Inspired by a video that spoke about the power the Compassion Games have had in both schools and penitentiaries in the United States, staff decided it would be a way to recognize and in turn further promote acts of kindness within the school.
“It became this big thing that people just wanted to be good to each other – so that’s kind of our hope. We would like to make students a little bit more aware of their actions and acknowledge them for their acts of kindness,” said Tanya Weissenboeck, one of the staff members behind the campaign.
Known as a community engagement experience, the Compassion Games: Survival of the Kindest began as a playful exchange between the cities of Seattle and Louisville on who was the most compassionate city in the world. Offering a way to ignite compassionate actions in communities worldwide, since 2012 more than five million people have participated in the games. Participants in the sanctioned games are asked to perform acts of kindness and then report and reflect on their activities and outcomes.
“Having children or adults feel empowered to assist when they witness a negative situation, that has the largest impact at curtailing bullying so the concept of Compassion Games is to promote and acknowledge when people are being aware of their peers and naturally doing good things,” explained Sharlene McHolm, principal at Park Manor. “We just want an inclusive and supportive learning environment.”
For the remainder of the school year, students who perform kind actions will be recognized and have their names entered into a draw where one student will be chosen each month and given a gift card to keep, pass on or donate to charity.
Rather than just promoting small actions, Weissenboeck hopes the games will promote a mind shift in students.
“We are hoping that in the end it will become something much more that we can sort of grow a community of compassion and take things beyond the school, into Elmira and perhaps beyond,” she said. “Getting them to pause and think before those words come out think of a better way to say it and also just in the way that they interact.”
One thing the teacher wanted to drive home is the idea that any form of compassion to others begins with self-compassion.
“If you can’t be kind to yourself it is really hard to be kind to others, beginning with the positive self-talk and being able to build themselves up to be confident enough to build others up,” said Weissenboeck.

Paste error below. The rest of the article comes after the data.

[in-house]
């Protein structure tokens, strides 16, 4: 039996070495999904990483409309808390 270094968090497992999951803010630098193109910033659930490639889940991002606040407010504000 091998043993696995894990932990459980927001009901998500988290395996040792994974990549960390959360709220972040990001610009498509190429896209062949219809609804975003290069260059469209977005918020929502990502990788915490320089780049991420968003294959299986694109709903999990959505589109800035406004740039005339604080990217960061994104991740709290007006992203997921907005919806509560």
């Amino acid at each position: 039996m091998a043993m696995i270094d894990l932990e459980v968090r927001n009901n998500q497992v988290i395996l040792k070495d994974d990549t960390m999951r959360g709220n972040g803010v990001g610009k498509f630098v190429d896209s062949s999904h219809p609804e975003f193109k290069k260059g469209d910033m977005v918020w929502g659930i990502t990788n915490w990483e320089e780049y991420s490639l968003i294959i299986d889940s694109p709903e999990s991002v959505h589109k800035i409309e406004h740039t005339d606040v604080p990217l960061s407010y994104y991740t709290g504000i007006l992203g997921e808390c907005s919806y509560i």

“We see so many negative behaviours, not just in school but outside as we become adults. If we can develop a better sense of awareness and a more positive self-talk, positive self-confidence, then I think that will build everything and it will go from there.”
Incorporating the games into the school atmosphere goes hand in hand with the school board’s shift to focus on the mindfulness of students.
“We are not just focused on math. We are not just focused on literacy, but we are focused really on the whole child, and it is not just the academics. We know that if children aren’t confident and compassionate to themselves they can’t really learn, if you are always putting yourself down saying things like, ‘I am stupid’ or ‘I can’t do that’ they aren’t really going to be able to achieve academic success without that self-compassion,” said Weissenboeck.
For the principal of the school, the concept of the games is less about the actions themselves but about the overall atmosphere she hopes recognizing students will promote.
“We have great kids here. I would say that we have some of the best kids in the province, so they naturally are kind and compassionate, they naturally want to help others. What this does for us is to help us to focus on all of those positive little actions that kids are doing and people are doing every day and just finding a small way to acknowledge that,” she said.
While the games are being started within school grounds, the hope is that these students actions will in turn leak out into the community.
“We would like students to become intrinsically motivated so they aren’t driven just for the reward of that gift card but that they will take it beyond and that perhaps we will see interactions with younger students or the elderly or just everyone in general in the community,” said Weissenboeck.